Parents in TE School District have arranged for the screening of the documentary, “Standardized Lies, Money & Civil Rights: How Testing is Ruining Public Education” created by a Berks County teacher is scheduled for the Saturday Club in Wayne on April 27 at 7 PM.  According to the film’s website, its purpose is to “shed light on the invalid nature of these tests, the terrible consequences of high-stakes testing, and the big money that’s involved.”

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  1. The current highest-paid superintendent in Chester County, according to the state’s numbers, is Tredyffrin/Easttown School District’s Daniel Waters,

    By Frank Otto, Mercury News in an article talking about the Phoenixville School Districts Supt. pay increase.

    [Reply]

    Shining Light Reply:

    Good article which talks about points I’ve been making for years. When School Districts look at salary numbers for their Supt.’s, they look at competing districts to determine the rate. When TESD, pushes our Supt. pay to the highest in the land, it serves to push all the other Supt. pay around TESD up too.

    Then, salarys for Admins. surrounding the Supt. position are elevated, Art McDonnell and others make more than the highest paid governor in the country, regardless of bad behavior, avoidance of communication with citizens and disrespectful and unprofessional responses to RTK requests.

    It is a well oiled machine, operated by School Districts and paid for by tax payers who have no say in the decision making process.

    And the cycle continues to push salaries and benefits higher and higher and higher, paid for by tax payers who have suffered a great economic downturn and who don’t get the same and never will.

    [Reply]

    Ken K Reply:

    I was right with you Shining Light until, “paid for by tax payers who have no say in the decision making process.”

    In the tradition of a representative democracy, tax payers in Pennsylvania are represented in a school district’s decision making process by their duly elected school board members.

    If your board member(s) isn’t representing your views, it may be time to elect different board members, or even run yourself!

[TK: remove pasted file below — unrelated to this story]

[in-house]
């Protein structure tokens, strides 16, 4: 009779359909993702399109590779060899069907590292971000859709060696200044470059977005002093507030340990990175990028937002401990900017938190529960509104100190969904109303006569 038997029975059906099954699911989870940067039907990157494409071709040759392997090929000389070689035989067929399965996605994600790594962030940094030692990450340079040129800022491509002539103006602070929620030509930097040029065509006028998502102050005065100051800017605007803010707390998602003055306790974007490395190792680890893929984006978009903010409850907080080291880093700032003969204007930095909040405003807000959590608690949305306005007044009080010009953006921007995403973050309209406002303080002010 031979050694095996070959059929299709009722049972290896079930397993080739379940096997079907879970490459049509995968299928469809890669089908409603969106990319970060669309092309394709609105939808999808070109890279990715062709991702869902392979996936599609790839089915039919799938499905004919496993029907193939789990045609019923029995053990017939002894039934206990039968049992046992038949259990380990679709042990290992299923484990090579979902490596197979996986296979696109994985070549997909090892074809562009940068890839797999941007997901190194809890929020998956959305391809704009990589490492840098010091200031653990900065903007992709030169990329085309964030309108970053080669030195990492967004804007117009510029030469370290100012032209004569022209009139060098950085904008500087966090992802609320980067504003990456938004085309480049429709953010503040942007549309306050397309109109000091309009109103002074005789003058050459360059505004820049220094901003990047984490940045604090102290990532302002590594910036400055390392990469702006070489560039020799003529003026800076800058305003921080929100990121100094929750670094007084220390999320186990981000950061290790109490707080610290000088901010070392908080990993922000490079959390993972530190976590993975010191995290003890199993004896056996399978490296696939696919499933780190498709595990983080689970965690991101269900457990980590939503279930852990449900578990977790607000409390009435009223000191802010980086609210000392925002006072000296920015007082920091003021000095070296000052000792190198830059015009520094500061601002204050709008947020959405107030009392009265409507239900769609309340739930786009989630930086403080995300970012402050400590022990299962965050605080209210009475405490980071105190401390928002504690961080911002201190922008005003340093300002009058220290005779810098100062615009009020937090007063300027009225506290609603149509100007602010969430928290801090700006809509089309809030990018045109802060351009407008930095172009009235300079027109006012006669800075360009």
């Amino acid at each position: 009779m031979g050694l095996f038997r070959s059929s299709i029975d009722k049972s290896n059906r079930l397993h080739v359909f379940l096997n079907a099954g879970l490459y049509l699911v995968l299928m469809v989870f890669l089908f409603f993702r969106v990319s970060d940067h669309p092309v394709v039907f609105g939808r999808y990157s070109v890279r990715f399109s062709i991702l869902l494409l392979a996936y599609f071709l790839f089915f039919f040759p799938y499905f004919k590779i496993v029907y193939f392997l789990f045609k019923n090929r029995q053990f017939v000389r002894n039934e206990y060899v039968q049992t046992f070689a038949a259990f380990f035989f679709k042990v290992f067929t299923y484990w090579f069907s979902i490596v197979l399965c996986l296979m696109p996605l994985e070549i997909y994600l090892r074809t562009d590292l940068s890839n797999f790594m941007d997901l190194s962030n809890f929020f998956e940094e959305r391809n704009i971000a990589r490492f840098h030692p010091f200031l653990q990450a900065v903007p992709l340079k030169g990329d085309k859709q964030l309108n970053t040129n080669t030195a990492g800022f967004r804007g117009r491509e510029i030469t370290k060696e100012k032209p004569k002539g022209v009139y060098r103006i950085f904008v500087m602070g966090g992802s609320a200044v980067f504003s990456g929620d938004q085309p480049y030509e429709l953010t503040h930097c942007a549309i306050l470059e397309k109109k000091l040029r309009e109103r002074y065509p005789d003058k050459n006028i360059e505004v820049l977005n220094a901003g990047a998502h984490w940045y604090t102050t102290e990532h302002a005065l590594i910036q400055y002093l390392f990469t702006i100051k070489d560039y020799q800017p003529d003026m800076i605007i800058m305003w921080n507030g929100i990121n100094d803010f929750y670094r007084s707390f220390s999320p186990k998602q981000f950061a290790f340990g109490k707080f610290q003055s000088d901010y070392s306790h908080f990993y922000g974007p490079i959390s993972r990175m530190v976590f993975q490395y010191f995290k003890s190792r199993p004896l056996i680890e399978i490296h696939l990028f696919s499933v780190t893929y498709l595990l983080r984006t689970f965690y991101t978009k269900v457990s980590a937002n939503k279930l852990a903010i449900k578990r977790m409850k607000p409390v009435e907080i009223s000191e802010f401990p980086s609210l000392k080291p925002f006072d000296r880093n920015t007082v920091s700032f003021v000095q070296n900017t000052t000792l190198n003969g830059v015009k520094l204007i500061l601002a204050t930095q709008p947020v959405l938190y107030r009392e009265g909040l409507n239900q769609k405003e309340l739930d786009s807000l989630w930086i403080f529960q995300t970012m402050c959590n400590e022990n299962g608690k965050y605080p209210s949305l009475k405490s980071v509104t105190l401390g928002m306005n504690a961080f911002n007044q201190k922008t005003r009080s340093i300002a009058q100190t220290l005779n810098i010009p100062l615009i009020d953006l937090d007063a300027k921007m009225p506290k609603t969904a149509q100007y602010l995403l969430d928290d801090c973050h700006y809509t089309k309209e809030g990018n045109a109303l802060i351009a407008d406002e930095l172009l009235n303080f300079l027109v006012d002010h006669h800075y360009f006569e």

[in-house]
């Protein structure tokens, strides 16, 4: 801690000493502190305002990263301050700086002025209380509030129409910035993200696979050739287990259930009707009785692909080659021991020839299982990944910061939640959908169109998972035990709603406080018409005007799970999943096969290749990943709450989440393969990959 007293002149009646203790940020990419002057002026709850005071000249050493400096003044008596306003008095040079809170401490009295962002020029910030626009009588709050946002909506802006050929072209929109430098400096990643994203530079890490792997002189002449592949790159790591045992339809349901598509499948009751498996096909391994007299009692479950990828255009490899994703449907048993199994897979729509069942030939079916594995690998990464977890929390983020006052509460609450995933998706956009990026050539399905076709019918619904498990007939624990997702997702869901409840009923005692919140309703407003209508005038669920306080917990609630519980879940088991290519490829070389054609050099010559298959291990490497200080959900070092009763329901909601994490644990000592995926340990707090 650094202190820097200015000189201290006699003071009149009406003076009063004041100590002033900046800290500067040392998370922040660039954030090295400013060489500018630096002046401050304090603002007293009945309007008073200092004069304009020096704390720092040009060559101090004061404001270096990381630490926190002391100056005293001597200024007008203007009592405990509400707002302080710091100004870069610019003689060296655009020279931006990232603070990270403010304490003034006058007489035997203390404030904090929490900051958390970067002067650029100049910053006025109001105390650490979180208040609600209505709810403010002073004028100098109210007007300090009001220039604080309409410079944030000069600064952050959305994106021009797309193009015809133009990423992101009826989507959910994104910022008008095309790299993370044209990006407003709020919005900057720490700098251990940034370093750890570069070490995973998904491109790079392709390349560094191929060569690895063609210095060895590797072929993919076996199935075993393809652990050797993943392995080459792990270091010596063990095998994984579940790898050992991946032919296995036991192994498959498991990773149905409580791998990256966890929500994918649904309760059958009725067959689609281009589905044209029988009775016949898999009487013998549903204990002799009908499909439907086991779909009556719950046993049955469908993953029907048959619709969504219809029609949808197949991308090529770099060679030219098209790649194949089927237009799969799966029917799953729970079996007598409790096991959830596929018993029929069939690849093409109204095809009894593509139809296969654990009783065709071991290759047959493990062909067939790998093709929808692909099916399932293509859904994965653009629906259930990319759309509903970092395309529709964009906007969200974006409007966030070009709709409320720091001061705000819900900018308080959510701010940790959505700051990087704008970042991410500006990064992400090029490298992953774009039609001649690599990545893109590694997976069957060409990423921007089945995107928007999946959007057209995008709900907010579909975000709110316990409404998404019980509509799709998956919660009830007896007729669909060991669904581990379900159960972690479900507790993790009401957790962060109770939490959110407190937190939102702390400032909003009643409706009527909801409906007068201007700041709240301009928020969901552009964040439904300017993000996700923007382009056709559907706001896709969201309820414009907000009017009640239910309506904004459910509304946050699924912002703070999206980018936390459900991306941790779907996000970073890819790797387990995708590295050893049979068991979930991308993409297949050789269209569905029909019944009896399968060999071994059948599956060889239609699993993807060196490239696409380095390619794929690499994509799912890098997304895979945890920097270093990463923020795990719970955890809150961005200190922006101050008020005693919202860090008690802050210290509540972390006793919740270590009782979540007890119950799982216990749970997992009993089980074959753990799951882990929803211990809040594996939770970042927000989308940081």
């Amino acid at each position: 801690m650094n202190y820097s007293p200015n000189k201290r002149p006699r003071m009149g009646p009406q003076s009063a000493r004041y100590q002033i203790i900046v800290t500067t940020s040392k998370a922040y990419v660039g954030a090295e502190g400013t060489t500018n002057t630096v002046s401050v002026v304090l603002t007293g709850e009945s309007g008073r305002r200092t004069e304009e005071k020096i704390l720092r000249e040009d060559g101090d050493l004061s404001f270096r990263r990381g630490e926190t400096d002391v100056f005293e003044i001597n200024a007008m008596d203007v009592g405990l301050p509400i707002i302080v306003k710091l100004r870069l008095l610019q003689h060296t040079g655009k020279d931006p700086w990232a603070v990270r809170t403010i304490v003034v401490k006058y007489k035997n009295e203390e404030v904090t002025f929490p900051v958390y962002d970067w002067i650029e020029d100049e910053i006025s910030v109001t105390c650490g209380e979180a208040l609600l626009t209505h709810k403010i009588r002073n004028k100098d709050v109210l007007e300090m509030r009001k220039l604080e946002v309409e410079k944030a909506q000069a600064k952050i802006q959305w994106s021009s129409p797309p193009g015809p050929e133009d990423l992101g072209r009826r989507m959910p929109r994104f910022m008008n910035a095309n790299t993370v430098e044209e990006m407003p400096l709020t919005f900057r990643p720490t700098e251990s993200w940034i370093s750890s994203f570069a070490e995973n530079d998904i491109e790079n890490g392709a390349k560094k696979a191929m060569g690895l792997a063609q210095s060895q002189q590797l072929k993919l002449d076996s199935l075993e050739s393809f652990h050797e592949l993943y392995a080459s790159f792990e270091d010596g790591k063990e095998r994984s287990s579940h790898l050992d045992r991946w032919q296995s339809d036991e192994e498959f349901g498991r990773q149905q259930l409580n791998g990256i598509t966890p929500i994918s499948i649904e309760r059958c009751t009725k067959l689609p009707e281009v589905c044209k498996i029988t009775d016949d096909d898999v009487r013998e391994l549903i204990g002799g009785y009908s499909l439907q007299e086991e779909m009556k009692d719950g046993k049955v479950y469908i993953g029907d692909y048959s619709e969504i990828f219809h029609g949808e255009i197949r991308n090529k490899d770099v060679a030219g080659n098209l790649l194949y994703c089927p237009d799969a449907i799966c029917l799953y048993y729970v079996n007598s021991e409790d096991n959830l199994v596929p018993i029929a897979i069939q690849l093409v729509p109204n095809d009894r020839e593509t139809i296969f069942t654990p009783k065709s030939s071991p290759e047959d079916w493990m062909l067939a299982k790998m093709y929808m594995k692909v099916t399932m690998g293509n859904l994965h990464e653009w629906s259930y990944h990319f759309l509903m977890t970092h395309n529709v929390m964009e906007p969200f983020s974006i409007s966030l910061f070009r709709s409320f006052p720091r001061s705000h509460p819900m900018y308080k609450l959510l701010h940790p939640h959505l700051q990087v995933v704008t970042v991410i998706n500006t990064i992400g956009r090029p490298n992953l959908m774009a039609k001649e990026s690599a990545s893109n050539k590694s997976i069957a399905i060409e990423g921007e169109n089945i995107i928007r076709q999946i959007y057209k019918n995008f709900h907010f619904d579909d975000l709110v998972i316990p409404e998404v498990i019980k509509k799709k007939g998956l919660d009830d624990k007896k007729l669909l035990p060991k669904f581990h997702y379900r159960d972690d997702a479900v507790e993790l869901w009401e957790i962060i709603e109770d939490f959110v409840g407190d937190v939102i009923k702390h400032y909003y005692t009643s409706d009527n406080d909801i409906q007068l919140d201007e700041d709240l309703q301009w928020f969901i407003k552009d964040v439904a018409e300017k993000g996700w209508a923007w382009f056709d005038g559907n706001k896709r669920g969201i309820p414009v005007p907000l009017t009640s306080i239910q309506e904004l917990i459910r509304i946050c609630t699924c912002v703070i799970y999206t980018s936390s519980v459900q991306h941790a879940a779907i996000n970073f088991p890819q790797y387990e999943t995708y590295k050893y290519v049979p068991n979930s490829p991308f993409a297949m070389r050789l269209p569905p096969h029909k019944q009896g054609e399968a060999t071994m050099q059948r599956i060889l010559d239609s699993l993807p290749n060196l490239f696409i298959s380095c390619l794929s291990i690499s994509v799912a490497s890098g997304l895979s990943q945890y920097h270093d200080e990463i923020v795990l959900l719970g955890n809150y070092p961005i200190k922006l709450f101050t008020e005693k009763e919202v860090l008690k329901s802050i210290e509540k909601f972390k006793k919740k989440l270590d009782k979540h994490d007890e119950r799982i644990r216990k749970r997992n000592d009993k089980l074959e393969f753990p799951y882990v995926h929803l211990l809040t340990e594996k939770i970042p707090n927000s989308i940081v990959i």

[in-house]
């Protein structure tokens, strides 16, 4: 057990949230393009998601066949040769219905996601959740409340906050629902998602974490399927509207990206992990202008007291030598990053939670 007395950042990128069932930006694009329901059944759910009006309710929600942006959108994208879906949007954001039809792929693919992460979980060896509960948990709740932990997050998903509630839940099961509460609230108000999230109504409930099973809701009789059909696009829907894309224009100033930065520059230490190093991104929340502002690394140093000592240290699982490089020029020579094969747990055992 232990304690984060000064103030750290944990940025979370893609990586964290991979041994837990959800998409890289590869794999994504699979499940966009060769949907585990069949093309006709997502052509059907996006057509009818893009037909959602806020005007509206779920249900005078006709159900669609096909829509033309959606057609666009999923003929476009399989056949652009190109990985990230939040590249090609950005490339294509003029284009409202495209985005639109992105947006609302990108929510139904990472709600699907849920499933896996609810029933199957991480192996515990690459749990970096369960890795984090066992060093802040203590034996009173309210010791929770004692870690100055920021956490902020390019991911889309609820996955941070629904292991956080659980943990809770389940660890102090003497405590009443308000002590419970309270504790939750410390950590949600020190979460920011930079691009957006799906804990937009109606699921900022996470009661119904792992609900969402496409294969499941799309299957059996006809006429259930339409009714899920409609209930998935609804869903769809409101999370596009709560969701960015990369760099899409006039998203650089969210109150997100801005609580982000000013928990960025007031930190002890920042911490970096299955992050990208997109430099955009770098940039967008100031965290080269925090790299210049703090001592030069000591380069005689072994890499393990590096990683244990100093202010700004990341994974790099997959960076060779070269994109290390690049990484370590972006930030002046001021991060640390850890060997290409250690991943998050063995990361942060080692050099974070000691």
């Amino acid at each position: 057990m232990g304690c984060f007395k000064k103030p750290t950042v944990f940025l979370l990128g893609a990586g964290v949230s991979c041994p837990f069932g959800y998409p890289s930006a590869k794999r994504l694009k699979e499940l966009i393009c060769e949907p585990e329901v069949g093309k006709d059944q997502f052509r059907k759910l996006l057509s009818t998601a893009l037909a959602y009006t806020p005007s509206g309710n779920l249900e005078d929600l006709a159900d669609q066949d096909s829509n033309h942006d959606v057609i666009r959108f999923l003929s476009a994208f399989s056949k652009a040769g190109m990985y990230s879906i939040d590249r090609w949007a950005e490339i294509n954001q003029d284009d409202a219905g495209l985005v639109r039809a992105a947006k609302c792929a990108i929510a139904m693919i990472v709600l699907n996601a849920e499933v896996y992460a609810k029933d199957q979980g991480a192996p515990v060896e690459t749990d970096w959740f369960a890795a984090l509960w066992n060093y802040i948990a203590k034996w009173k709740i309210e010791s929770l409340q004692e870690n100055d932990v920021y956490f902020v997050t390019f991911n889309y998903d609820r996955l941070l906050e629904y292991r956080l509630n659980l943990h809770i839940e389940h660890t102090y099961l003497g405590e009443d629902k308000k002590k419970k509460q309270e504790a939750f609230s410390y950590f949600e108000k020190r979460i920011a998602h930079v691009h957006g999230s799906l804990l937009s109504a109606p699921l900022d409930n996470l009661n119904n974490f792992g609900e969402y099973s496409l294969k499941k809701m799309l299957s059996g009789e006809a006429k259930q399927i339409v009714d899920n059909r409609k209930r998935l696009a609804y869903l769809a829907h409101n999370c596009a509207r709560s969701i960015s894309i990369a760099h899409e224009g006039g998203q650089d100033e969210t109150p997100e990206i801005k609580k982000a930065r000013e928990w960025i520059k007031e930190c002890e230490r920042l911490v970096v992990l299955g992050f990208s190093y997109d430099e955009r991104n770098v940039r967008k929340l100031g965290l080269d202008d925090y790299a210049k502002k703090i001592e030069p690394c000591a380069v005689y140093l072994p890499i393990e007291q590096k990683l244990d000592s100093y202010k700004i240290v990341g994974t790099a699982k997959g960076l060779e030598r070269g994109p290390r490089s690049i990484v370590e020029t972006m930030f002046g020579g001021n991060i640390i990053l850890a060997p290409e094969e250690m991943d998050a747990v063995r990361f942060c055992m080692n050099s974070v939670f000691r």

[Reply]

  2. Thanks Ken. You’re right. There are 5 available seats for School Board Director this November. I hope everyone takes your great advice and gets out there and votes in Directors who best represent their views.

    I’m not an expert on the Constitution, but I do find it interesting and have read many books on the subject. We are not a democracy. Not one place in the constitution is the word democracy mentioned. We are a republic, a form of government in which power resides in elected individuals representing the citizen body, and government leaders exercise power according to the rule of law.

    “And to the Republic for which it stands, one nation, under……” (Oh boy, that’s a whole different kettle of fish, not going to go there)

    Democracy never lasts long. It soon wastes, exhausts, and murders itself. There never was a democracy yet that did not commit suicide.”
    — John Adams, 2nd President of the United States

    “Democracy is two wolves and a lamb voting on what to have for lunch. Liberty is a well-armed lamb contesting the vote!”
    — Benjamin Franklin, leader of the American Revolution

    A democracy is nothing more than mob rule, where fifty-one percent of the people may take away the rights of the other forty-nine.”
    — Thomas Jefferson, 3rd President of the United States, author of the Bill of Rights

    [Reply]

  3. Any teacher who has more than five years of experience can attest to the effects of the increased focus on standardized testing in schools. The administration, along with high level support area teachers, continue to stress that we will not be a district that teaches towards a test… but, year after year I feel more pressure to teach towards the test. Over the past few years, I have seen some of the best teachers and paras in our district leave because of the drastic changes happening in education. They did not seek jobs in another school district, but a completely different line of work. As time passes, I worry that this trend will continue.

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  4. as a visiting speaker in a second grade class in February (not our school district), after my presentation the kids asked me if I wanted to see a skit.. the teacher, who had previously showed me reams of taken tests, day by day by the kids, said sure.. I stayed.. it took 10 minutes.. the title was “no more tests”.. THE SECOND GRADERS, smart, energetic, eager to learn, were PROTESTING about too many tests they have to take…. I guess it takes the fun and inquisition out of learning…